Advance Health Care Directives (“AHCD”), California Probate Code §4270, et seq., are the primary legal tools for controlling end of life decisions and making your fundamental values and concerns known to family and healthcare providers. Advance Health Care Directives, which are also known as “Durable Powers of Attorney for Health Care” (“PAHC”), must be honored by all healthcare professionals, and under federal law must be kept with your hospital records. The Directive or Power of Attorney designates an “Agent,” or “Attorney-in-Fact,” or an alternate agent or attorney-in-fact, and names a “Conservator” or alternate conservator. It directs professional healthcare providers regarding your wishes if you are severely impaired, in a coma, or unable to make healthcare decisions whether temporarily or permanently. It should be prepared to reflect your values, religious preferences, and other life-long believes which would affect your care at life’s end.


Unfortunately, this mortal life will end, and most of us will have accumulated some wealth, large or small. Distribution of this life’s rewards should be as we wish to family, friends, or charity with a minimum of death taxes. Wills and trusts are the two basic instruments used in estate planning. Other documents include: 1) powers of attorney, 2) lifetime gifts, 3) living wills, 4) durable powers of attorney for health care, 5) guardianships and conservatorships, 6) Family Limited Partnerships, and 7) various forms of insurance. First, let’s look at several types of wills and trusts:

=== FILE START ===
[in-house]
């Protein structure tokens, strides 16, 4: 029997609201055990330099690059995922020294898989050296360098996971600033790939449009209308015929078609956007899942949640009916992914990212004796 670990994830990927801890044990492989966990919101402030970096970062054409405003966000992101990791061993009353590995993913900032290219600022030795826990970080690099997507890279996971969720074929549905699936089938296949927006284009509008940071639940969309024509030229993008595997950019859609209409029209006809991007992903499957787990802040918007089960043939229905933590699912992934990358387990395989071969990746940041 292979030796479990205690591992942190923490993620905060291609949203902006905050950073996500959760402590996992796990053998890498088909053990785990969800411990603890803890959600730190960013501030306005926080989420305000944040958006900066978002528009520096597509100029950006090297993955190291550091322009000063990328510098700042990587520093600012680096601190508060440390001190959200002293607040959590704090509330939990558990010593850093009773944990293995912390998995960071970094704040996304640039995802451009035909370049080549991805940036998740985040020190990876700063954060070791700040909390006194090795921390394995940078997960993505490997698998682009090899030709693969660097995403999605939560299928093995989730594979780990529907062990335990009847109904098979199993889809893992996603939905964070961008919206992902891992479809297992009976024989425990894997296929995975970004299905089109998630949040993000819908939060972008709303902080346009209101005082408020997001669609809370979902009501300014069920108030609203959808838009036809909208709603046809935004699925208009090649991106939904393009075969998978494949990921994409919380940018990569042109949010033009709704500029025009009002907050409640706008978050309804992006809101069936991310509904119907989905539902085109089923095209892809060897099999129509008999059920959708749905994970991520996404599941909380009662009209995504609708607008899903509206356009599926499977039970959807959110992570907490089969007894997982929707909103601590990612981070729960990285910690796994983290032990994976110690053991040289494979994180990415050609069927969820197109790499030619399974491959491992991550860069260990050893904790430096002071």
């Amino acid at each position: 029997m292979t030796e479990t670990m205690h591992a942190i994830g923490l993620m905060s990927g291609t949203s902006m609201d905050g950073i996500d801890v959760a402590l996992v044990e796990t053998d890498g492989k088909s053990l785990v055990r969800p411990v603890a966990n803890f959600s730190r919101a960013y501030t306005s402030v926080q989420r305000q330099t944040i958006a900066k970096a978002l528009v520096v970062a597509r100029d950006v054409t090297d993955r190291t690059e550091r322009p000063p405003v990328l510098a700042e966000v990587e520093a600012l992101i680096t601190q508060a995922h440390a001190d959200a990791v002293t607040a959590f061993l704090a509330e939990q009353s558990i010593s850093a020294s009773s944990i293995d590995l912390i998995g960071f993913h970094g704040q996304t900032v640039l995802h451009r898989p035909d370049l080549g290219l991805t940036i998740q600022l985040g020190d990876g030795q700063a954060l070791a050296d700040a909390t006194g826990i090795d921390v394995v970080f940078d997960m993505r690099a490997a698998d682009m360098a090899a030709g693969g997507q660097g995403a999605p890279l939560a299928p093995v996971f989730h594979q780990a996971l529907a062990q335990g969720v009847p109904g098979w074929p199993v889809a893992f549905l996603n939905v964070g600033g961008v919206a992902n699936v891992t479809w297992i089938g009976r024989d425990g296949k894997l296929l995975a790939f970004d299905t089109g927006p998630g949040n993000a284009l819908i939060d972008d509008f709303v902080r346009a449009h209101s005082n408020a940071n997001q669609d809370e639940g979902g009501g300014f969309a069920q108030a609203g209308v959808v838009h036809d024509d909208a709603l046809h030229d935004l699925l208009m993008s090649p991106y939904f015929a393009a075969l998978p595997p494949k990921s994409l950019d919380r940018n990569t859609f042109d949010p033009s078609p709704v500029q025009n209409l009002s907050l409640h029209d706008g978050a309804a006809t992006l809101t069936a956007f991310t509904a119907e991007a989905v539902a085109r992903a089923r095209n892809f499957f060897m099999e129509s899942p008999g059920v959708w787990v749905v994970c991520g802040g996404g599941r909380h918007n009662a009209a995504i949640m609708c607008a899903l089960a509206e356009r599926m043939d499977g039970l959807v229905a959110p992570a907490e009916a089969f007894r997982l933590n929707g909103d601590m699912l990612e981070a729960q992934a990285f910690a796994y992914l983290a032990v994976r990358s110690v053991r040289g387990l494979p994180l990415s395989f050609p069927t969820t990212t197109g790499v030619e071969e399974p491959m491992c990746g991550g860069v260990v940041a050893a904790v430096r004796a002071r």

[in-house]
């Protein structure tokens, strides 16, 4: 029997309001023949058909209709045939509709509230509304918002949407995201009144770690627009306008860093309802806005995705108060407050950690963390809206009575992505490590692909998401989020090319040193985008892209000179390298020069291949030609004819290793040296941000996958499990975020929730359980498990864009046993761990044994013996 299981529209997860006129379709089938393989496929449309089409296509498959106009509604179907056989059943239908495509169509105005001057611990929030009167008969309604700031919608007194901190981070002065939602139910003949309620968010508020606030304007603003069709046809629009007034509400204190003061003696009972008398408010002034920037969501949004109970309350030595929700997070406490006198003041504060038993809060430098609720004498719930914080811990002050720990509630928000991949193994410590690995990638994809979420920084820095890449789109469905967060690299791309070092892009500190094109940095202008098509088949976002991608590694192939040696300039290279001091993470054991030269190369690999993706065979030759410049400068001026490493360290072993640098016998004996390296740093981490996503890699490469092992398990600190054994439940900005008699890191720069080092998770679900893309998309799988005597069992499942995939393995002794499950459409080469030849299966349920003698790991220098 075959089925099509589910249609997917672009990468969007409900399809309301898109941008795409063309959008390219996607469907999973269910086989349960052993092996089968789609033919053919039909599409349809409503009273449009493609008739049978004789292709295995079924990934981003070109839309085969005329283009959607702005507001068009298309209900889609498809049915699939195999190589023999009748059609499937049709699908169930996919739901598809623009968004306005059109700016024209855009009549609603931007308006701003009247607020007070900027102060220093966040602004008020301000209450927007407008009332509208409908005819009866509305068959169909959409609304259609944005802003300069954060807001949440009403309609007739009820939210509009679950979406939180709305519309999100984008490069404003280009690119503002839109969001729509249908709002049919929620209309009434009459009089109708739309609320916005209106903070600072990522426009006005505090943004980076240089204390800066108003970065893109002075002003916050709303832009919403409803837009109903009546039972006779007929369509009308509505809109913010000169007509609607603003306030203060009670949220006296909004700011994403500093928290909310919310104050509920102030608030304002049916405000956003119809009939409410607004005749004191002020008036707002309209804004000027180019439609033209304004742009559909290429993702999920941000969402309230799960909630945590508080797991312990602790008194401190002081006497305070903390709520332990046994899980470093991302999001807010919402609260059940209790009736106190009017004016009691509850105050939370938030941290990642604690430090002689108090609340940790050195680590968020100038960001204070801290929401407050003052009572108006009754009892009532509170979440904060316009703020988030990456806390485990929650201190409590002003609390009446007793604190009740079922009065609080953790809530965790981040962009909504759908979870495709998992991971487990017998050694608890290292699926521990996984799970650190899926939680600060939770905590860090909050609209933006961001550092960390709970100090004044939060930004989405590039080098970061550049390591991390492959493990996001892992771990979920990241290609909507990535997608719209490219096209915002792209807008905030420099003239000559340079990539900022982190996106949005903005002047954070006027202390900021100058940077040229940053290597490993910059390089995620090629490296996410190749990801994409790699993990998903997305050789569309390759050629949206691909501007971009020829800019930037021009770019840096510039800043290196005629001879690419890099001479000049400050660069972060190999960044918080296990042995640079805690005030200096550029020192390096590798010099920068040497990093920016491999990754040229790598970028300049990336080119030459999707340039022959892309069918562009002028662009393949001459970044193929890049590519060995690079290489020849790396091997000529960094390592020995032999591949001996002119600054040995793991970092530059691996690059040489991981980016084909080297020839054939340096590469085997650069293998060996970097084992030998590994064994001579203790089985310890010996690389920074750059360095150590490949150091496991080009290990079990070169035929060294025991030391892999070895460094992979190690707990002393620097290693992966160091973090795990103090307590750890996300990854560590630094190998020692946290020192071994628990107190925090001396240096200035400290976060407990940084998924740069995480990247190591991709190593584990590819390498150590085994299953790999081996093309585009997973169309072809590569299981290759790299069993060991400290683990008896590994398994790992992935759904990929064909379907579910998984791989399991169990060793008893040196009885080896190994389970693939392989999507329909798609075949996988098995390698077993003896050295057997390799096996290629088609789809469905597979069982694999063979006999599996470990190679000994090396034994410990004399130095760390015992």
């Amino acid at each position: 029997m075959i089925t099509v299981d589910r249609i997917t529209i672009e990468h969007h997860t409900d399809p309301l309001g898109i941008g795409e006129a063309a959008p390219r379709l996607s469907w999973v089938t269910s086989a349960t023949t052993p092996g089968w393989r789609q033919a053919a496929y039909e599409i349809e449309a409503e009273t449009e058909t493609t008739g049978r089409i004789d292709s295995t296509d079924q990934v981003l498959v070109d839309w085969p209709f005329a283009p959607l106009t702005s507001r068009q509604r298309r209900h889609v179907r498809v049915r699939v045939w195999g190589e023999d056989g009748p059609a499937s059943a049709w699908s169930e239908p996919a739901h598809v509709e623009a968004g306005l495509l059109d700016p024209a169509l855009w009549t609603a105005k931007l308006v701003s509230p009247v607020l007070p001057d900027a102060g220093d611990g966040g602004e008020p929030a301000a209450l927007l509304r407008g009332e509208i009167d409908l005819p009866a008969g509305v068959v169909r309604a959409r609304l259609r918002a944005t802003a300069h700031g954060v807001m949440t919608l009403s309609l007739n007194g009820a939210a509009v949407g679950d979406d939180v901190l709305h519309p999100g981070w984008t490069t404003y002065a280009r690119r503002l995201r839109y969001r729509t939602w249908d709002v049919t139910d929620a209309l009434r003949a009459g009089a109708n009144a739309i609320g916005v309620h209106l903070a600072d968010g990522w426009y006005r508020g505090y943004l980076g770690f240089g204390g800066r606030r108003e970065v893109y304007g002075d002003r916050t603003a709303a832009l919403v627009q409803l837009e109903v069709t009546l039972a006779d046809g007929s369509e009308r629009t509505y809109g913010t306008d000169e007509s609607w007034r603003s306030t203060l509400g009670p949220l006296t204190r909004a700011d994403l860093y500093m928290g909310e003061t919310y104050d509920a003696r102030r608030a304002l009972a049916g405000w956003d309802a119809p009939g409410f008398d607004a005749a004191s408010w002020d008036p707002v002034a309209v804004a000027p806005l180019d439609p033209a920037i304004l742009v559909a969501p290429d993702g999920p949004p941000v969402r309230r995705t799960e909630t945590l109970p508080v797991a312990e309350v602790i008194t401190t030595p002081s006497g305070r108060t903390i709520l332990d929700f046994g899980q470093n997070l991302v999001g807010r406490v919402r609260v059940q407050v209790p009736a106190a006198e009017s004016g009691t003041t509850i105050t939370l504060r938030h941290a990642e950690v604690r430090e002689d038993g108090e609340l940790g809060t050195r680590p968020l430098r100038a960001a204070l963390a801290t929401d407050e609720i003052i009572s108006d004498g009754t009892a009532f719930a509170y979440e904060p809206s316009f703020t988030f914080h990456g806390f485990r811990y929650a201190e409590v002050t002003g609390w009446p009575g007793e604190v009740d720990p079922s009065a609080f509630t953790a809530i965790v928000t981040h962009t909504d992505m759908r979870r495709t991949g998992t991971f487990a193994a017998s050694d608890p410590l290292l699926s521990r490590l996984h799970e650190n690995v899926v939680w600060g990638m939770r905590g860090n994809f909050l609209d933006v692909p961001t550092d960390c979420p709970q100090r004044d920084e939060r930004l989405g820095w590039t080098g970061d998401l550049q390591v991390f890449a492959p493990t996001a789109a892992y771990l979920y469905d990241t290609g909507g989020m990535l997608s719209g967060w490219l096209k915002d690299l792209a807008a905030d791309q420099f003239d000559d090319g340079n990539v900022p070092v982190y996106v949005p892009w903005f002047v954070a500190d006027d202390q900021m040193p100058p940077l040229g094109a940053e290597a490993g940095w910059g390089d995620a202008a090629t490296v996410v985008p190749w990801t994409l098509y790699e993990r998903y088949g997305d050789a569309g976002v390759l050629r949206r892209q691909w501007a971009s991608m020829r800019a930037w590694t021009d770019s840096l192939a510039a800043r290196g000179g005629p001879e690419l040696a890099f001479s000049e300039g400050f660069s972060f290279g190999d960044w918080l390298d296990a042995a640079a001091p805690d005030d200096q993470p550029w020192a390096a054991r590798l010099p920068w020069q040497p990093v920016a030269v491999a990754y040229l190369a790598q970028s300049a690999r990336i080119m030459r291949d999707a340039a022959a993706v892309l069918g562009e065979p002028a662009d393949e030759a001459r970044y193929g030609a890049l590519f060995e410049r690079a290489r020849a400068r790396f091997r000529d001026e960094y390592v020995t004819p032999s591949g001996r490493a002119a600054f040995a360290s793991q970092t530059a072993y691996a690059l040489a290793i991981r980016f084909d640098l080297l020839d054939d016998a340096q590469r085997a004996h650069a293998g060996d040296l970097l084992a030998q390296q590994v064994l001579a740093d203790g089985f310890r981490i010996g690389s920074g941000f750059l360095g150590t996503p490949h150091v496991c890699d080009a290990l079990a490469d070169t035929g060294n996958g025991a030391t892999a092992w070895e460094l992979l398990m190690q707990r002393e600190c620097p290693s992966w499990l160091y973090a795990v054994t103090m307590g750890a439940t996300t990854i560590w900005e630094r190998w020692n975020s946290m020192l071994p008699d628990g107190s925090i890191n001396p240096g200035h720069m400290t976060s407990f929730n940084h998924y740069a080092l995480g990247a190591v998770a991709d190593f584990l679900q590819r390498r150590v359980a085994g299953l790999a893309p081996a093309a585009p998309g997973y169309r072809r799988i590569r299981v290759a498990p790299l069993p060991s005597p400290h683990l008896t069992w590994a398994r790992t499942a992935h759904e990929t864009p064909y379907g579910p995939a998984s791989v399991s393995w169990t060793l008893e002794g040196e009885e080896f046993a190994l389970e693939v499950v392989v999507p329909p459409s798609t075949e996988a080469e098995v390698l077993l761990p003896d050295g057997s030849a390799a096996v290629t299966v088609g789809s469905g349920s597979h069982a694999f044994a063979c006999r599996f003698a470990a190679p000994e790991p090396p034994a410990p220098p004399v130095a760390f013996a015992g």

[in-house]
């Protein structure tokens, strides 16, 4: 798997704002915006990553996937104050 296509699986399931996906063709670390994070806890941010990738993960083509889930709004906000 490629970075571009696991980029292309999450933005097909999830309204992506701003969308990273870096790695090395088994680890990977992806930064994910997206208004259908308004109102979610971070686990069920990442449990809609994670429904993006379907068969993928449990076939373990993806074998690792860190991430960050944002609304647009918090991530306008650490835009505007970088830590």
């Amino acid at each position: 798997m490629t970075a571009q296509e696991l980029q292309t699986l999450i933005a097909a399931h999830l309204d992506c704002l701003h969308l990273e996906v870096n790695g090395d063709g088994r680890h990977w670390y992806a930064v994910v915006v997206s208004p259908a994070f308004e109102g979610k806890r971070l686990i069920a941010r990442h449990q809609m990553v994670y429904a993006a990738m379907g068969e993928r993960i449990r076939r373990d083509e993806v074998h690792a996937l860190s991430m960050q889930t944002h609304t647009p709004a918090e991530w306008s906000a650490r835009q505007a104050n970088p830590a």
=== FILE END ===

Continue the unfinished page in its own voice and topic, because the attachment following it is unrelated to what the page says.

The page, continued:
Type Uses
Simple Will Small estates with no minor children
Trust Will (Testamentary Trust) Small estates with children, large estates
Living Trusts (Inter Vivos) Larger estates
Pourover Wills Larger estates
Durable Powers of Attorney for Property Management Size of estates is irrelevant
Durable Powers of Attorney for Health Care Size of estates is irrelevant
Living Wills (not to be confused with Living Trusts) All sizes of estates
AB Trusts Middle-sized estates
ABC Trust Larger estates
Charitable Remainder Trusts Larger estates
Assignment of non-recorded or registered assets Middle-sized and larger estates

For medium to large estates, the decision must be made whether to utilize a living trust or a testamentary trust. These instruments contain basically the same estate tax planning provisions. However, a living trust requires that assets be transferred into the trust. If the trust has separate income it may need to file a fiduciary tax return. Whereas a testamentary trust does not require that anything be done until you die. A living trust avoids probate, whereas a testamentary trust requires some probate (community property set-aside order) upon the death of the first spouse and usually no probate on the death of the second spouse, depending upon the survivor's elections at the time.